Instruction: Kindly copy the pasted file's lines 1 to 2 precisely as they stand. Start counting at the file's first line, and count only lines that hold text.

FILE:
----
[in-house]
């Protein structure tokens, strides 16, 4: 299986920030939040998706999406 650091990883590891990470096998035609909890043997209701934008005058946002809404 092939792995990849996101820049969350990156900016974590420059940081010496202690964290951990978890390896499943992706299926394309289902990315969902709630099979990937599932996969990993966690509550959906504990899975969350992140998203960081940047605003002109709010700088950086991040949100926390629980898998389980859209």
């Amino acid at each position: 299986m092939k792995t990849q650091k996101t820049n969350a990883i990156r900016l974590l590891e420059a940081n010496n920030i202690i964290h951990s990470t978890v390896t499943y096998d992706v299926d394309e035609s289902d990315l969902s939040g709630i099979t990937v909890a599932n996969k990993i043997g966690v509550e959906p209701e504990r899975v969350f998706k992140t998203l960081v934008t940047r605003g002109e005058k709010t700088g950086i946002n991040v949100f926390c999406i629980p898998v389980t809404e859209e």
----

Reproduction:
[in-house]
């Protein structure tokens, strides 16, 4: 299986920030939040998706999406 650091990883590891990470096998035609909890043997209701934008005058946002809404 092939792995990849996101820049969350990156900016974590420059940081010496202690964290951990978890390896499943992706299926394309289902990315969902709630099979990937599932996969990993966690509550959906504990899975969350992140998203960081940047605003002109709010700088950086991040949100926390629980898998389980859209």